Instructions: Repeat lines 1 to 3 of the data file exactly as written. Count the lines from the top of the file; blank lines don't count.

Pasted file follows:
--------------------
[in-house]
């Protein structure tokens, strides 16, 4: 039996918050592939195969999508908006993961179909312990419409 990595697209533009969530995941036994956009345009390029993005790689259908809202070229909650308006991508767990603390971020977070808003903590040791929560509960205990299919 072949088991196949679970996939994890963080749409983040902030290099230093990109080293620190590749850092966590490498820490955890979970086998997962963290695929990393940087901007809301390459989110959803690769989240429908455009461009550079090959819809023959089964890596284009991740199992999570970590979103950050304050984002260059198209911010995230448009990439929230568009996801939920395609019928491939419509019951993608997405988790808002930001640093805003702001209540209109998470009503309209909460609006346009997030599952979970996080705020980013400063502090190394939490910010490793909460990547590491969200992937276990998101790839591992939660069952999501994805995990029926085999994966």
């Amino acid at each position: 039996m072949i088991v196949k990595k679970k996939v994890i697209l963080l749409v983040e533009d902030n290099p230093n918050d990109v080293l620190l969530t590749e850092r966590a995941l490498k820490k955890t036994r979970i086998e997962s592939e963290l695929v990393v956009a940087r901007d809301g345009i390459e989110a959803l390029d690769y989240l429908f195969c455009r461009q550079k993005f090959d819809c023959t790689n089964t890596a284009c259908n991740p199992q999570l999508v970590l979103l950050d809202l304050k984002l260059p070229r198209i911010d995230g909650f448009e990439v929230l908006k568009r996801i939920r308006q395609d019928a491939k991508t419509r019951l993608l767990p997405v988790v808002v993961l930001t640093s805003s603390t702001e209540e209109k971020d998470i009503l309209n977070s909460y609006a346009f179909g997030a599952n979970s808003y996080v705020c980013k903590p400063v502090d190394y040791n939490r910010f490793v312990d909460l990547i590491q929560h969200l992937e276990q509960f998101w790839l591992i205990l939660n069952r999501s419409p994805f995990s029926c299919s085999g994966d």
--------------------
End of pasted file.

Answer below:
[in-house]
């Protein structure tokens, strides 16, 4: 039996918050592939195969999508908006993961179909312990419409 990595697209533009969530995941036994956009345009390029993005790689259908809202070229909650308006991508767990603390971020977070808003903590040791929560509960205990299919 072949088991196949679970996939994890963080749409983040902030290099230093990109080293620190590749850092966590490498820490955890979970086998997962963290695929990393940087901007809301390459989110959803690769989240429908455009461009550079090959819809023959089964890596284009991740199992999570970590979103950050304050984002260059198209911010995230448009990439929230568009996801939920395609019928491939419509019951993608997405988790808002930001640093805003702001209540209109998470009503309209909460609006346009997030599952979970996080705020980013400063502090190394939490910010490793909460990547590491969200992937276990998101790839591992939660069952999501994805995990029926085999994966």
């Amino acid at each position: 039996m072949i088991v196949k990595k679970k996939v994890i697209l963080l749409v983040e533009d902030n290099p230093n918050d990109v080293l620190l969530t590749e850092r966590a995941l490498k820490k955890t036994r979970i086998e997962s592939e963290l695929v990393v956009a940087r901007d809301g345009i390459e989110a959803l390029d690769y989240l429908f195969c455009r461009q550079k993005f090959d819809c023959t790689n089964t890596a284009c259908n991740p199992q999570l999508v970590l979103l950050d809202l304050k984002l260059p070229r198209i911010d995230g909650f448009e990439v929230l908006k568009r996801i939920r308006q395609d019928a491939k991508t419509r019951l993608l767990p997405v988790v808002v993961l930001t640093s805003s603390t702001e209540e209109k971020d998470i009503l309209n977070s909460y609006a346009f179909g997030a599952n979970s808003y996080v705020c980013k903590p400063v502090d190394y040791n939490r910010f490793v312990d909460l990547i590491q929560h969200l992937e276990q509960f998101w790839l591992i205990l939660n069952r999501s419409p994805f995990s029926c299919s085999g994966d």